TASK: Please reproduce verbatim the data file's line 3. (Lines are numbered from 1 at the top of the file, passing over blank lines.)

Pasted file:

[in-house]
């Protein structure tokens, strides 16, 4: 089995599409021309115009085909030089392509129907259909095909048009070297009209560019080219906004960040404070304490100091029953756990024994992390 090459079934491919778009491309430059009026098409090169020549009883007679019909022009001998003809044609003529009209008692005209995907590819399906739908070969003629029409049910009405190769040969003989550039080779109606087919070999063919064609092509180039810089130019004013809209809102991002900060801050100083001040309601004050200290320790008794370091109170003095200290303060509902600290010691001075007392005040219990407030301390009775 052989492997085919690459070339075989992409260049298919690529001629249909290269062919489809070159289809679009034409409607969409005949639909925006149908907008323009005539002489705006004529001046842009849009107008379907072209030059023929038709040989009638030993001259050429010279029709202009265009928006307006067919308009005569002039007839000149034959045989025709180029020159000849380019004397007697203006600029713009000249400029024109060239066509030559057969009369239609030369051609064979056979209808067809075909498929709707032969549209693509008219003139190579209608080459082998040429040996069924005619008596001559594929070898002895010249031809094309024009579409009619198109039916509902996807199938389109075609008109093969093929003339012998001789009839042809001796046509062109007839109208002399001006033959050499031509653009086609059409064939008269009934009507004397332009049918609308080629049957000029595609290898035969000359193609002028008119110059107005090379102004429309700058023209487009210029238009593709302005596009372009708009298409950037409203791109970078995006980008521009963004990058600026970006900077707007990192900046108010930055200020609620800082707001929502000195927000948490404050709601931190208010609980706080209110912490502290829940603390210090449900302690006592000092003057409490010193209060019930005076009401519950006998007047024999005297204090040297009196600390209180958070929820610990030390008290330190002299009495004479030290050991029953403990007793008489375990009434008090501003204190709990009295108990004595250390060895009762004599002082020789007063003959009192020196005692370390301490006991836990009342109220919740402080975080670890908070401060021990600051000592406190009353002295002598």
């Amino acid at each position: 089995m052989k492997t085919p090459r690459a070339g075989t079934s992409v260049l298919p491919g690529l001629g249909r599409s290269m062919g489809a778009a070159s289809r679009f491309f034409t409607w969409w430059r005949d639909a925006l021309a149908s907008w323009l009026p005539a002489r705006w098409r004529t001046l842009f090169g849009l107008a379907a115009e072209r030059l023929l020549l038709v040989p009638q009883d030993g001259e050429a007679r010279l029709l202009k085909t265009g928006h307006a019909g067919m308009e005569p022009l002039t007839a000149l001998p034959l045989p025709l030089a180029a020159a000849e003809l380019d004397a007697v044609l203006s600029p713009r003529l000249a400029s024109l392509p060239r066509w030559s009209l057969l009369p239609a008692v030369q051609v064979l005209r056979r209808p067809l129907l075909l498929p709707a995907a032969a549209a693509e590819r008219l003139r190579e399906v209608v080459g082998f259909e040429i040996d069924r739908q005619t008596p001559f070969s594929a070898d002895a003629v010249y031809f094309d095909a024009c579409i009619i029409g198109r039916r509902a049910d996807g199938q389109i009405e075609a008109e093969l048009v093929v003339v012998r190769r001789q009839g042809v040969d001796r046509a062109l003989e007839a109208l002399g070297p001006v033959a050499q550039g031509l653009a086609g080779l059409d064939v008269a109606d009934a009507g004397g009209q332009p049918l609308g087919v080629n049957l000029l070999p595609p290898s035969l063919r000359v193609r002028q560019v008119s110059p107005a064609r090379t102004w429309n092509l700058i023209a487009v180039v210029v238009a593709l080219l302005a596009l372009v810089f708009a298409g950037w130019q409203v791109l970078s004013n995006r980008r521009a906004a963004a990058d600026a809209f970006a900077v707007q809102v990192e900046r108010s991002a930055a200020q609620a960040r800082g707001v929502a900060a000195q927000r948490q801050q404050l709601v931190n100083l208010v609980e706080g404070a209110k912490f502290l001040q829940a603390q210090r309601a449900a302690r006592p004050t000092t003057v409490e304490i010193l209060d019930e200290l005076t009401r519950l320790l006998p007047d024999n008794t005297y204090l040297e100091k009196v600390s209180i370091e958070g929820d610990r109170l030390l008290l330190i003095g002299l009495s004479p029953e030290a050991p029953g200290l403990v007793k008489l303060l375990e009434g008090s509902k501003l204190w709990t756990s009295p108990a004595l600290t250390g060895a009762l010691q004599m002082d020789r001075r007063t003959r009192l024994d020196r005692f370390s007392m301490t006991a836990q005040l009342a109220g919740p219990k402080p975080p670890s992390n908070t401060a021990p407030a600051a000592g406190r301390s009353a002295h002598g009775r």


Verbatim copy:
């Amino acid at each position: 089995m052989k492997t085919p090459r690459a070339g075989t079934s992409v260049l298919p491919g690529l001629g249909r599409s290269m062919g489809a778009a070159s289809r679009f491309f034409t409607w969409w430059r005949d639909a925006l021309a149908s907008w323009l009026p005539a002489r705006w098409r004529t001046l842009f090169g849009l107008a379907a115009e072209r030059l023929l020549l038709v040989p009638q009883d030993g001259e050429a007679r010279l029709l202009k085909t265009g928006h307006a019909g067919m308009e005569p022009l002039t007839a000149l001998p034959l045989p025709l030089a180029a020159a000849e003809l380019d004397a007697v044609l203006s600029p713009r003529l000249a400029s024109l392509p060239r066509w030559s009209l057969l009369p239609a008692v030369q051609v064979l005209r056979r209808p067809l129907l075909l498929p709707a995907a032969a549209a693509e590819r008219l003139r190579e399906v209608v080459g082998f259909e040429i040996d069924r739908q005619t008596p001559f070969s594929a070898d002895a003629v010249y031809f094309d095909a024009c579409i009619i029409g198109r039916r509902a049910d996807g199938q389109i009405e075609a008109e093969l048009v093929v003339v012998r190769r001789q009839g042809v040969d001796r046509a062109l003989e007839a109208l002399g070297p001006v033959a050499q550039g031509l653009a086609g080779l059409d064939v008269a109606d009934a009507g004397g009209q332009p049918l609308g087919v080629n049957l000029l070999p595609p290898s035969l063919r000359v193609r002028q560019v008119s110059p107005a064609r090379t102004w429309n092509l700058i023209a487009v180039v210029v238009a593709l080219l302005a596009l372009v810089f708009a298409g950037w130019q409203v791109l970078s004013n995006r980008r521009a906004a963004a990058d600026a809209f970006a900077v707007q809102v990192e900046r108010s991002a930055a200020q609620a960040r800082g707001v929502a900060a000195q927000r948490q801050q404050l709601v931190n100083l208010v609980e706080g404070a209110k912490f502290l001040q829940a603390q210090r309601a449900a302690r006592p004050t000092t003057v409490e304490i010193l209060d019930e200290l005076t009401r519950l320790l006998p007047d024999n008794t005297y204090l040297e100091k009196v600390s209180i370091e958070g929820d610990r109170l030390l008290l330190i003095g002299l009495s004479p029953e030290a050991p029953g200290l403990v007793k008489l303060l375990e009434g008090s509902k501003l204190w709990t756990s009295p108990a004595l600290t250390g060895a009762l010691q004599m002082d020789r001075r007063t003959r009192l024994d020196r005692f370390s007392m301490t006991a836990q005040l009342a109220g919740p219990k402080p975080p670890s992390n908070t401060a021990p407030a600051a000592g406190r301390s009353a002295h002598g009775r």